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1605.  Tue Nov 18, 2003 8:28 am Reply with quote

On April 21st 1997, a new method of burial was launched, literally, when the rocket Pegasus made its way out of Earths atmosphere. This is what we call a Space burial.
24 capsules –the size of a lipstick tube- containing an ounce ash (Pre-cremated for the occasion) each were stored into the rocket with the intention of allowing the deceased to be officially buried in space -If only temporarily (Pegasus re-entered Earths atmosphere on May 20th 2002)
Among the 24 capsules were the ashes of Gene “The creator of Star Trek” Roddenberry and Dr. Timothy “LSD Guru” Leary.

Molly Cule
1608.  Tue Nov 18, 2003 9:26 am Reply with quote

If you don’t fancy being flung into space but would like a novel end your body could be turned into a coral reef (by a company called ‘Eternal Reefs’). Your ashes will be combined with concrete, sunk to the bottom of the ocean and will form an artificial reef to attract corals, sponges, algae and barnacles. So long as your friends and relatives like scuba diving you shouldn't get lonely. You and your reef will be video taped so less active relatives can check up on your progress. If you aren't a fan of the deep blue sea 'Eternally Yours'can mix your ashes with watercolour and turn you into a painting.
S: and TDT 29.09.03

1616.  Tue Nov 18, 2003 11:30 am Reply with quote

Another form of burial- and pardon my dragging the topic back to space- is being buried on the moon. Moon burials are the new way of life (Or death, I should say.)
In fact the first moon burial has already taken place.
Dr. Eugene Shoemaker, planetary geologist, was launched up towards the moon only a mere 32 years after Neil and Buzz first put their feet on it. Dr. Shoemaker’s ashes were included in the N.A.S.A. Lunar Prospector mission, which was launched back in on January 6th 1998.
The spacecraft carrying Eugene’s ashes impacted with the south lunar pole of the moon on July 31st 1999.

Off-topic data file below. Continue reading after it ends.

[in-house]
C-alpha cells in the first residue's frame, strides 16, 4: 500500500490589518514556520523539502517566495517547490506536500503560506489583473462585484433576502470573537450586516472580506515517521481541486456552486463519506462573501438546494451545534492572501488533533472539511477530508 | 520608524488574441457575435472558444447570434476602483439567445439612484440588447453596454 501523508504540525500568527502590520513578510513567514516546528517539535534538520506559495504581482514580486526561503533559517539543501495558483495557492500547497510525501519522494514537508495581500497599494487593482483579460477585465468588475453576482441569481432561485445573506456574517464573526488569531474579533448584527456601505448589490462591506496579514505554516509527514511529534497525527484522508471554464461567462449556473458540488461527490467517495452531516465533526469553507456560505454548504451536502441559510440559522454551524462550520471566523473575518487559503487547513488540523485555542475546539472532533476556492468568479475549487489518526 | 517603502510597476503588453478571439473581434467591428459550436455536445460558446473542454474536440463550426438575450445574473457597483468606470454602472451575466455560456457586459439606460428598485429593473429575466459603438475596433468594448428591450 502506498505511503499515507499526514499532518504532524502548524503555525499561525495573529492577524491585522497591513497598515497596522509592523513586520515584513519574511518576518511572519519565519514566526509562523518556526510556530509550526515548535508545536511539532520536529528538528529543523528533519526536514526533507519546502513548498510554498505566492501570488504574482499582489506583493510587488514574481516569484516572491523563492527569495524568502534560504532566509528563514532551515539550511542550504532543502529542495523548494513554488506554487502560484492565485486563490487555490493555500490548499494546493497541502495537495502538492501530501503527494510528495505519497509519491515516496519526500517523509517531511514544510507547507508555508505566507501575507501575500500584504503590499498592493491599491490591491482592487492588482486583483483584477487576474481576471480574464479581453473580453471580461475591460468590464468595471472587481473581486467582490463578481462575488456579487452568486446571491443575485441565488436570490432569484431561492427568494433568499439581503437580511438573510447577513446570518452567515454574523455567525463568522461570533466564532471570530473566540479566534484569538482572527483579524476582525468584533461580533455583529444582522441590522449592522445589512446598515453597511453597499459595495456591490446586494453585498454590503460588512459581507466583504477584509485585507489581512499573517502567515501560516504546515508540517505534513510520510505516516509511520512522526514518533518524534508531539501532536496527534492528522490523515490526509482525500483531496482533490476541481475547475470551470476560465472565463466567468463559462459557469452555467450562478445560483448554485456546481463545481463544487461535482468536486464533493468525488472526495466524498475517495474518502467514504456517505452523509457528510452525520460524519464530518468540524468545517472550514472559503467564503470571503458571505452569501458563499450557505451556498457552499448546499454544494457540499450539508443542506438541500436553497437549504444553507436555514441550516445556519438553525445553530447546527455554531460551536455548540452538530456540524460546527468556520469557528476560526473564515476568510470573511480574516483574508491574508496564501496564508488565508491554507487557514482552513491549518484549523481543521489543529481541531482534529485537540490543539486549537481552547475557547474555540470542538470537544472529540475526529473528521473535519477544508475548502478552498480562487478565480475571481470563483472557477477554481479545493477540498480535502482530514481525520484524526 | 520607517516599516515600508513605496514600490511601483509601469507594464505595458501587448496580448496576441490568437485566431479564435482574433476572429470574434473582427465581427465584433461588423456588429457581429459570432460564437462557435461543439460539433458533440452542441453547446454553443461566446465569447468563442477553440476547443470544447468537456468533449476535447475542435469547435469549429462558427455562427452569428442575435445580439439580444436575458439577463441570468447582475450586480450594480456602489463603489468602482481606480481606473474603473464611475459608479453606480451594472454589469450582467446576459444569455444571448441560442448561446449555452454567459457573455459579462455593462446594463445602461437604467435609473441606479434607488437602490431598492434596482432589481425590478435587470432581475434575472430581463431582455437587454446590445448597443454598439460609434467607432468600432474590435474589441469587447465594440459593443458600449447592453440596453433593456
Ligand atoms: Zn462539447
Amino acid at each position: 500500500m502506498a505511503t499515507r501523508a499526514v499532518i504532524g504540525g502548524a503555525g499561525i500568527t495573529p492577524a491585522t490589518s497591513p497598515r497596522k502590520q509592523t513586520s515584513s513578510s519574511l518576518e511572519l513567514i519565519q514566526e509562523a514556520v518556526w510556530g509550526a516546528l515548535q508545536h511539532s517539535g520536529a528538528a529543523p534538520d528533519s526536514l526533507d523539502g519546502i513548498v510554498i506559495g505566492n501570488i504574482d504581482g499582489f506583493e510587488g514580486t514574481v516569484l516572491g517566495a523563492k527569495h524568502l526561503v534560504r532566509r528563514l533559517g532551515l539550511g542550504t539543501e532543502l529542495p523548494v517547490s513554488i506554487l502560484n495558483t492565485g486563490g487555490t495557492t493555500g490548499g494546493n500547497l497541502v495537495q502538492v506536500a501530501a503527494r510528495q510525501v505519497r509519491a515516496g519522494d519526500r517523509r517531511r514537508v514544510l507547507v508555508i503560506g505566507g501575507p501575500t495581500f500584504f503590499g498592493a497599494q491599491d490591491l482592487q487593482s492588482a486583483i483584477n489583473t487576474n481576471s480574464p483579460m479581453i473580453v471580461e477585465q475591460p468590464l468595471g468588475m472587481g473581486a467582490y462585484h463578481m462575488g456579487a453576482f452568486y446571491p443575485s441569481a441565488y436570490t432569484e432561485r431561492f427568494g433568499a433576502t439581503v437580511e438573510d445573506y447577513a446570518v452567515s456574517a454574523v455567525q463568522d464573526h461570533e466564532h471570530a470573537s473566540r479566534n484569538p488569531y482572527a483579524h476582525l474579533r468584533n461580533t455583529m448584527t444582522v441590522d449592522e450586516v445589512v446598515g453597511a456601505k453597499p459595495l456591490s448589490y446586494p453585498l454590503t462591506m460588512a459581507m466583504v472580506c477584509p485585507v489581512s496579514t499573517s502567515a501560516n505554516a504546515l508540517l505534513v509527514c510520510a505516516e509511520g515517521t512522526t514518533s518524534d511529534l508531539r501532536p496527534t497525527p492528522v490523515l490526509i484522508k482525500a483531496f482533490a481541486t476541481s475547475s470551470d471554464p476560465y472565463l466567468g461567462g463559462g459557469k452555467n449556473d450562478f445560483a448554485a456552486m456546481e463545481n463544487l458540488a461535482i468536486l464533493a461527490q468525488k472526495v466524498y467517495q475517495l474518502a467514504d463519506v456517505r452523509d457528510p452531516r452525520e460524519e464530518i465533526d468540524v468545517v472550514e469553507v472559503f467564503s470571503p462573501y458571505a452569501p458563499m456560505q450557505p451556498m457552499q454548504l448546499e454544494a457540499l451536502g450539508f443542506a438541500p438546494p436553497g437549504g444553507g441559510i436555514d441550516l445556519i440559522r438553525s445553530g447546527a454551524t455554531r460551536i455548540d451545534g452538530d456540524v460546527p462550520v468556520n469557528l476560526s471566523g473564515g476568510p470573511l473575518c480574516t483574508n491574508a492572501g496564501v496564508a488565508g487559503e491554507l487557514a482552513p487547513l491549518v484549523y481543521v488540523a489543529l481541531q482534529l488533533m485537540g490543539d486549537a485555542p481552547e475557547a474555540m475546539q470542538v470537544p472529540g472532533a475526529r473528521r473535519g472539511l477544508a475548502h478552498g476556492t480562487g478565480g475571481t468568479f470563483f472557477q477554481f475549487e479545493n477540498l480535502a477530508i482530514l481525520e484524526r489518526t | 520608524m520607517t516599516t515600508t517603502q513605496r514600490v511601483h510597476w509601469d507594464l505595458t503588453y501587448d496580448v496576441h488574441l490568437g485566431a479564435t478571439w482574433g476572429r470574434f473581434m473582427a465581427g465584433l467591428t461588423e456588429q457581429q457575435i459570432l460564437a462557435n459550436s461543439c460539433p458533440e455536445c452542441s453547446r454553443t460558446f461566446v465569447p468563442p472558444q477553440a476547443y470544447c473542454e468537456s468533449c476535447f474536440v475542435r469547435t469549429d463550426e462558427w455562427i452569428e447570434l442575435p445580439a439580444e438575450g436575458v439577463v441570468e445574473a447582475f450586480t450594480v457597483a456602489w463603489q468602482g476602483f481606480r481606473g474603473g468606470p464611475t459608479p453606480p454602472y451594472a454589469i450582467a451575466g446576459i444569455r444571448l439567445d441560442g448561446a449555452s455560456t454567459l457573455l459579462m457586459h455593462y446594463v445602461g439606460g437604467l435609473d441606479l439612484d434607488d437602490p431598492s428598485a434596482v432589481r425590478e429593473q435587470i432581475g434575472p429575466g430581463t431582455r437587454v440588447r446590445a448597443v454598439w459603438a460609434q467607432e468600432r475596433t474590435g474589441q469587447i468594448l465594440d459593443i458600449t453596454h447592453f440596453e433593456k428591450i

Thus making him, symbolically, the first man to be buried on the moon.

1617.  Tue Nov 18, 2003 11:58 am Reply with quote

A lipstick-sized container is a bit small for a person's ashes, though, surely - though having any part of one scattered into space would be a wonderful thought.

I want to be scattered at sea when I go. I like the thought of particles of what was me being dissipated all over the world. I'm not sure my family could get to grips with the idea of burying me in space, but they can all take a trip on the QM2 with their inheritance and chuck me into the mid-Atlantic.

1624.  Tue Nov 18, 2003 12:44 pm Reply with quote

Actually the Lipstick-Container only really contains between 1 and 7 grams of ash. It is what is called a “Symbolic portion” of the body. So what to do with the remaining, perhaps, “Less symbolic portion.” of the body, is entirely up to the relatives. Not that there is a lack of options.
As Dingleberry has suggested, you can be turned into a cemented bit of coral reef and plonked to the depths of the ocean. Or perhaps you wish to be turned into a diamond ring. This can also be done, and has done by a company called LifeGem. For a hefty fee you can turn the ashes of your loved one into a small diamond.

Diamonds (And Grandma) are forever.

-Anonymous until proved Attributed.

1626.  Tue Nov 18, 2003 1:28 pm Reply with quote

Jeremy Bentham believed that bodies (Dead ones no doubt) should not be buried in the ground, because what is the use of that? Bodies, he proposed, should be put into use. They should all be placed in a convenient location for all to see. So when he passed on, as an example to the world, he had himself embalmed. He had his body preserved and since 1832 has been sitting in the hallways of the University College, London. Encased behind glass. Bentham did come across a few minor problems i.e. His head started to rot. And so after a replaced wax head –the original sitting at his feet looking like the old brown volley ball Tom Hanks made friends with in the movie Castaway- was put on top, Jeremy looked as good as new. He continues to sit in the hallway, making the occasional excursion to the annual meeting of the university administrators, where it is pronounced at the beginning of the meeting.